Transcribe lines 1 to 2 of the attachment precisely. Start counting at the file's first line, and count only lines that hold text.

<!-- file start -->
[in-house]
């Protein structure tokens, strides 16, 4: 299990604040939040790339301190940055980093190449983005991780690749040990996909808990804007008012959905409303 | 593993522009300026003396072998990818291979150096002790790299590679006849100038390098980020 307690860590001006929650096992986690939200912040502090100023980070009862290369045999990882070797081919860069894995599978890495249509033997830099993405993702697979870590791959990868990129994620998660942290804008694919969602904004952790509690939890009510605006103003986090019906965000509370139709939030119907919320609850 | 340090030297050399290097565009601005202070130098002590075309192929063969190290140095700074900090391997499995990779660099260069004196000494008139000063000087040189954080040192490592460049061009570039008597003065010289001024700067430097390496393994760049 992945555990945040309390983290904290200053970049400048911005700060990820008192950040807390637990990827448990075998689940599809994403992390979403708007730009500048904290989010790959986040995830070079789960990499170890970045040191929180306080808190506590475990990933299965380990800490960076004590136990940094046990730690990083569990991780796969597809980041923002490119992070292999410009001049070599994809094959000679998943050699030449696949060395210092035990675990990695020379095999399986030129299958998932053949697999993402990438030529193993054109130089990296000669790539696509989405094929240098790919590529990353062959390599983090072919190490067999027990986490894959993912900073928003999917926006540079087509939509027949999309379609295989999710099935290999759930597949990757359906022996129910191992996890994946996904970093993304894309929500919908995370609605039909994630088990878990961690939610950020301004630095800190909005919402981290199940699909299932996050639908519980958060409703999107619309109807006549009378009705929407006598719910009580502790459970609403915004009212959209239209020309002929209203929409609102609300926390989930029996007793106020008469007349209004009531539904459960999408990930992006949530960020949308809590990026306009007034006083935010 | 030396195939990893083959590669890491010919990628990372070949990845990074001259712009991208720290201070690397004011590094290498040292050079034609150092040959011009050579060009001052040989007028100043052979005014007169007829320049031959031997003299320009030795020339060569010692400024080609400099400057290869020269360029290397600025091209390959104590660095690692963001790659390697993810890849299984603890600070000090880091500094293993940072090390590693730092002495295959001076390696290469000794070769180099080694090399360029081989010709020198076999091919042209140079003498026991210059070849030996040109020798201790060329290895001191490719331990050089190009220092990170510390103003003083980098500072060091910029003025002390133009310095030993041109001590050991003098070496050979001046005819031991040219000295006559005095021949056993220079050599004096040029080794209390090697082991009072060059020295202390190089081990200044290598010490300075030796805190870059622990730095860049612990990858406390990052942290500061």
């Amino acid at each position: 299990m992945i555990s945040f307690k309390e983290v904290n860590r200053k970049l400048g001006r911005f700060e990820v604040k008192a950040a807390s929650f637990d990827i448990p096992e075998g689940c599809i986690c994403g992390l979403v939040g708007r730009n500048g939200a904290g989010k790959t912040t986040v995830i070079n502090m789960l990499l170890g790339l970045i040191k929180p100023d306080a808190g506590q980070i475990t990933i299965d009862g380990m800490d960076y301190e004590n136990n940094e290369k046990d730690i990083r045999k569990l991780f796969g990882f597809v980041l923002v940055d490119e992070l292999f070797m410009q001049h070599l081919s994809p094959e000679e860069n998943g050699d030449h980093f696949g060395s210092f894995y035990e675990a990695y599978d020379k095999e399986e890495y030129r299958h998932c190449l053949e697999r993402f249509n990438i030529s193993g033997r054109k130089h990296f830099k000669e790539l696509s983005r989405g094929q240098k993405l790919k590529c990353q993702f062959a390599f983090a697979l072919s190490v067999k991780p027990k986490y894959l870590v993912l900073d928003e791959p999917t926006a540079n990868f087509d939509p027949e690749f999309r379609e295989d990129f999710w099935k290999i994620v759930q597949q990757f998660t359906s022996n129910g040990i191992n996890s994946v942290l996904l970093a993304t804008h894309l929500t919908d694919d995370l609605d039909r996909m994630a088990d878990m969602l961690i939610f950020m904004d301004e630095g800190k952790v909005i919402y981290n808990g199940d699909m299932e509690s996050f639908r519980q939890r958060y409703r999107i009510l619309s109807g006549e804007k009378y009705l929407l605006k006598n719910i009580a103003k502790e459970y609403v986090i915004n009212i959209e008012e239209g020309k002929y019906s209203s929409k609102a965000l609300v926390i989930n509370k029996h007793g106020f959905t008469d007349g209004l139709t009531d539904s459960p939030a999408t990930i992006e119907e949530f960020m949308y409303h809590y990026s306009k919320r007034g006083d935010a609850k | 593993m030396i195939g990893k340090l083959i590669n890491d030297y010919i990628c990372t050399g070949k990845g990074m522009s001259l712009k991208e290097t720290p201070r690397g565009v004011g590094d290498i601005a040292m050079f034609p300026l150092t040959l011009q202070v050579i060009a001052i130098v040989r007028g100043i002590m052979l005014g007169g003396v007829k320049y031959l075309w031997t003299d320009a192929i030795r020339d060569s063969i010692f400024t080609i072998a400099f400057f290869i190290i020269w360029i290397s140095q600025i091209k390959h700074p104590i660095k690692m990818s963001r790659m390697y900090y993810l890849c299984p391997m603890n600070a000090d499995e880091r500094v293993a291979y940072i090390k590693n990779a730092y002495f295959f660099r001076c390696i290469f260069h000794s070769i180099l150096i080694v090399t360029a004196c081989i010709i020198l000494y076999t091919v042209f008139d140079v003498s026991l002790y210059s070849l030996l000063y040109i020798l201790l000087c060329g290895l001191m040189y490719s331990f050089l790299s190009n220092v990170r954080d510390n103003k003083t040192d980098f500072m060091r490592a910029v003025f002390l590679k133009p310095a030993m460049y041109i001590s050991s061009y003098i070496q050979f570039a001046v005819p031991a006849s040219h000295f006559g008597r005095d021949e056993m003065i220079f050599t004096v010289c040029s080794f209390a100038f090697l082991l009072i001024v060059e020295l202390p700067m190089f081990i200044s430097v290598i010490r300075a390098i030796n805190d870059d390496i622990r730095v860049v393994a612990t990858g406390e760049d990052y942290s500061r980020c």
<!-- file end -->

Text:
[in-house]
């Protein structure tokens, strides 16, 4: 299990604040939040790339301190940055980093190449983005991780690749040990996909808990804007008012959905409303 | 593993522009300026003396072998990818291979150096002790790299590679006849100038390098980020 307690860590001006929650096992986690939200912040502090100023980070009862290369045999990882070797081919860069894995599978890495249509033997830099993405993702697979870590791959990868990129994620998660942290804008694919969602904004952790509690939890009510605006103003986090019906965000509370139709939030119907919320609850 | 340090030297050399290097565009601005202070130098002590075309192929063969190290140095700074900090391997499995990779660099260069004196000494008139000063000087040189954080040192490592460049061009570039008597003065010289001024700067430097390496393994760049 992945555990945040309390983290904290200053970049400048911005700060990820008192950040807390637990990827448990075998689940599809994403992390979403708007730009500048904290989010790959986040995830070079789960990499170890970045040191929180306080808190506590475990990933299965380990800490960076004590136990940094046990730690990083569990991780796969597809980041923002490119992070292999410009001049070599994809094959000679998943050699030449696949060395210092035990675990990695020379095999399986030129299958998932053949697999993402990438030529193993054109130089990296000669790539696509989405094929240098790919590529990353062959390599983090072919190490067999027990986490894959993912900073928003999917926006540079087509939509027949999309379609295989999710099935290999759930597949990757359906022996129910191992996890994946996904970093993304894309929500919908995370609605039909994630088990878990961690939610950020301004630095800190909005919402981290199940699909299932996050639908519980958060409703999107619309109807006549009378009705929407006598719910009580502790459970609403915004009212959209239209020309002929209203929409609102609300926390989930029996007793106020008469007349209004009531539904459960999408990930992006949530960020949308809590990026306009007034006083935010 | 030396195939990893083959590669890491010919990628990372070949990845990074001259712009991208720290201070690397004011590094290498040292050079034609150092040959011009050579060009001052040989007028100043052979005014007169007829320049031959031997003299320009030795020339060569010692400024080609400099400057290869020269360029290397600025091209390959104590660095690692963001790659390697993810890849299984603890600070000090880091500094293993940072090390590693730092002495295959001076390696290469000794070769180099080694090399360029081989010709020198076999091919042209140079003498026991210059070849030996040109020798201790060329290895001191490719331990050089190009220092990170510390103003003083980098500072060091910029003025002390133009310095030993041109001590050991003098070496050979001046005819031991040219000295006559005095021949056993220079050599004096040029080794209390090697082991009072060059020295202390190089081990200044290598010490300075030796805190870059622990730095860049612990990858406390990052942290500061």